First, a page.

Your daily cup of joe might be a quick pick-me-up, but it comes with a mixed bag of good and not-so-good effects on your health, a new study reports.
Drinking coffee helps people stay more active, but it also significantly robs some of sleep, researchers say.
And while java doesn’t seem to cause irregular rhythms in the upper chamber of the heart, it can do so in the lower chambers, according to findings presented Sunday at the online annual meeting of the American Heart Association.
“People should understand that this extremely commonly consumed beverage really does have substantive effects on our health, and they’re variable,” the study said. “It’s not that coffee is necessarily all good or all bad. It’s very likely that whether it’s net good or net bad depends on a combination of factors.”
Physicians have long considered caffeine a potential heart health risk, since it is a stimulant that increases heart rate. But prior studies on the subject have produced results that were “all over the place,” the study said.
“A very common question we get almost every week from patients is: Can I drink coffee? Especially in patients with atrial fibrillation,” a heart rhythm disorder that increases risk of stroke and heart attack, the study said.
For this clinical trial, the trial team recruited 100 coffee drinkers and fitted them with several devices to continuously record their health — a Fitbit, a heart monitor and a blood glucose tracker.
Over two weeks, participants were randomly assigned on a daily basis to either drink as much coffee as they liked or to forgo it.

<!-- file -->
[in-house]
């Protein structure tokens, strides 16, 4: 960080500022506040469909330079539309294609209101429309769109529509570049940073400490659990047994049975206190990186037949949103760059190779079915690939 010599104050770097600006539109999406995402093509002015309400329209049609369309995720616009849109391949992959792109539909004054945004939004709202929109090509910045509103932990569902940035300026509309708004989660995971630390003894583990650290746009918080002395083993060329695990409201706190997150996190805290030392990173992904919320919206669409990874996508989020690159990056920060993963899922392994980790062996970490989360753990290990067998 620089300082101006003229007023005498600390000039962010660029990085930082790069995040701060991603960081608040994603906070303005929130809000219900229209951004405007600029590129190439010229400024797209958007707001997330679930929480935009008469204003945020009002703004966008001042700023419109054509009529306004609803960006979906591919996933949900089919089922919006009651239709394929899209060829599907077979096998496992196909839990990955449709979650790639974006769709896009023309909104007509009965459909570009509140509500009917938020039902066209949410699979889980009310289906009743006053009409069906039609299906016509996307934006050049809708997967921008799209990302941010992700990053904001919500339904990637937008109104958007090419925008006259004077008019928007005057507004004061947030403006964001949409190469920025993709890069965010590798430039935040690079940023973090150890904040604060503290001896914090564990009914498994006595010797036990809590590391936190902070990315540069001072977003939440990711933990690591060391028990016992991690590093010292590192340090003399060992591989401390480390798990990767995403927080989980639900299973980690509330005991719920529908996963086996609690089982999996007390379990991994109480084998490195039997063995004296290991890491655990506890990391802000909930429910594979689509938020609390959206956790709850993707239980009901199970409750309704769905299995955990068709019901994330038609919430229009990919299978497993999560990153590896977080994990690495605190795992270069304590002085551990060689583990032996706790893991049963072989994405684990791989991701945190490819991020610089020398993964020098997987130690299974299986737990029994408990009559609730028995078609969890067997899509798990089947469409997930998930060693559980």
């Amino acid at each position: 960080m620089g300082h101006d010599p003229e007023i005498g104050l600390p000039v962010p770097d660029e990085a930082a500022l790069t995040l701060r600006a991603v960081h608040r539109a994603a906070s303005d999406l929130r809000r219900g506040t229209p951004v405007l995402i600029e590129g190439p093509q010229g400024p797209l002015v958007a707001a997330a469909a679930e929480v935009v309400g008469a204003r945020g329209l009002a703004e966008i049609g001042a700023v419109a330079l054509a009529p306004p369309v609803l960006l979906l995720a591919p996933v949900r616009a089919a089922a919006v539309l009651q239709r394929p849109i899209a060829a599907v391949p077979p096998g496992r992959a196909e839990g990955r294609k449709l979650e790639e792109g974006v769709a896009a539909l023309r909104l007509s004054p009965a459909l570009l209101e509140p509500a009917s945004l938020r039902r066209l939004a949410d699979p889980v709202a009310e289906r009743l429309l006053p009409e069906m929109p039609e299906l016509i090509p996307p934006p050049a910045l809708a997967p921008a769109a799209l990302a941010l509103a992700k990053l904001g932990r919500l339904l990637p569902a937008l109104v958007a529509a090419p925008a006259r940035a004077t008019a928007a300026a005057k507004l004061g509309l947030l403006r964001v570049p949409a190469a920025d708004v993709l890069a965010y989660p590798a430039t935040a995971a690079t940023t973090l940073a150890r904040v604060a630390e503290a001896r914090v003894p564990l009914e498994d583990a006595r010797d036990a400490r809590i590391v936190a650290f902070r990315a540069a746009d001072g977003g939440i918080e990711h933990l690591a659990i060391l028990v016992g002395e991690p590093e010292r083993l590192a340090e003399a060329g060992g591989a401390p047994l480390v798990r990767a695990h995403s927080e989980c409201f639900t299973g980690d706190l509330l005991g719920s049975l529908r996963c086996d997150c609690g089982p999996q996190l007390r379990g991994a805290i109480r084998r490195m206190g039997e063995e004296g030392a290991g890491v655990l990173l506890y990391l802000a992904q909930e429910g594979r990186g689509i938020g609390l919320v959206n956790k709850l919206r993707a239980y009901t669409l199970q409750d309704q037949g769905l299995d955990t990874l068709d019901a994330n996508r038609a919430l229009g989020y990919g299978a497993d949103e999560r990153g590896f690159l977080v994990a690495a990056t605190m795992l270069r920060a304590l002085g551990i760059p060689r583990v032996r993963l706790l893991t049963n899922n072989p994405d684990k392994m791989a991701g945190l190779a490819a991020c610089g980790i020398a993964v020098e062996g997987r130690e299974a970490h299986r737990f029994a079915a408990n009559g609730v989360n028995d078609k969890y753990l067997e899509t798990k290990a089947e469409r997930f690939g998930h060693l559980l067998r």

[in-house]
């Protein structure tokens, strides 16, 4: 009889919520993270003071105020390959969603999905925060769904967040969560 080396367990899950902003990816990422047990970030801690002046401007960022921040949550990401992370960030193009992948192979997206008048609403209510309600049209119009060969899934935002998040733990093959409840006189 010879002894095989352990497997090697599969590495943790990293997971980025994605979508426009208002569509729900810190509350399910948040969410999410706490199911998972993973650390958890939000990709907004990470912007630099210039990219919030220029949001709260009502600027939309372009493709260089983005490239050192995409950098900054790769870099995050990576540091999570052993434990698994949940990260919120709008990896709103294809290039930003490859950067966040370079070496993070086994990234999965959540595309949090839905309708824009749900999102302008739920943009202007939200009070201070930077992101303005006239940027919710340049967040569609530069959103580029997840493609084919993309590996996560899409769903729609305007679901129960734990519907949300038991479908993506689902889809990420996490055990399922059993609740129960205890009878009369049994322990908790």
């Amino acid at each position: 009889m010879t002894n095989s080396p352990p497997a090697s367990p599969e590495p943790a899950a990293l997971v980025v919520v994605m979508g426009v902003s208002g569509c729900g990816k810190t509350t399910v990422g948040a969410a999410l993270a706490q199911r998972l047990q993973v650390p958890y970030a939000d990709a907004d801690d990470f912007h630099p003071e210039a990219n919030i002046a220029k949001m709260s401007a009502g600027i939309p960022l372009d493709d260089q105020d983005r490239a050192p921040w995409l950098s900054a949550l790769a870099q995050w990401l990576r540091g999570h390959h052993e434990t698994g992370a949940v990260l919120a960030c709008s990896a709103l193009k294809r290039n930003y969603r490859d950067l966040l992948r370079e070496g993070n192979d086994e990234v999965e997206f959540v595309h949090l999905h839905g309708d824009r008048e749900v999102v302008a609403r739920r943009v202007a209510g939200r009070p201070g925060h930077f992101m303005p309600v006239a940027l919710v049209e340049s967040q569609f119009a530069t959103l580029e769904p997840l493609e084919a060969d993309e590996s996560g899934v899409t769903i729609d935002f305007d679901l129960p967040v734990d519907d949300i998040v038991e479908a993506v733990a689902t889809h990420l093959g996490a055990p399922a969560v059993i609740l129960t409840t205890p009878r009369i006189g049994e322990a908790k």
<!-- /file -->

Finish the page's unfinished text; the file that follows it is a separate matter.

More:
The researchers then tracked the changes within each person and between people that occurred when they were either exposed to coffee or went without.
The study found no evidence that coffee consumption created any irregular rhythms within the atria, the upper chambers of the heart. That’s good news, since one of the major medical concerns about coffee has been whether it might promote atrial fibrillation, a potentially dangerous condition.
But they did find that coffee consumption could cause the ventricles — the lower chambers of the heart — to skip beats.
Coffee also had dramatic effects on two other major factors in your health — physical activity and sleep.
On days they were randomly assigned to drink coffee, participants on average took about 1,000 more steps than they normally would, Marcus said.
On the other hand, coffee tended to rob people of sleep.
Folks who were genetically inclined to metabolize coffee more quickly did not exhibit any significant relationship between their coffee consumption and sleep deprivation.
Participants in this study were relatively young and healthy, with an average age of 38 and an average BMI on the high end of healthy — “not typical of the patient population we see in clinical practice,” who are older and have one or more health problems.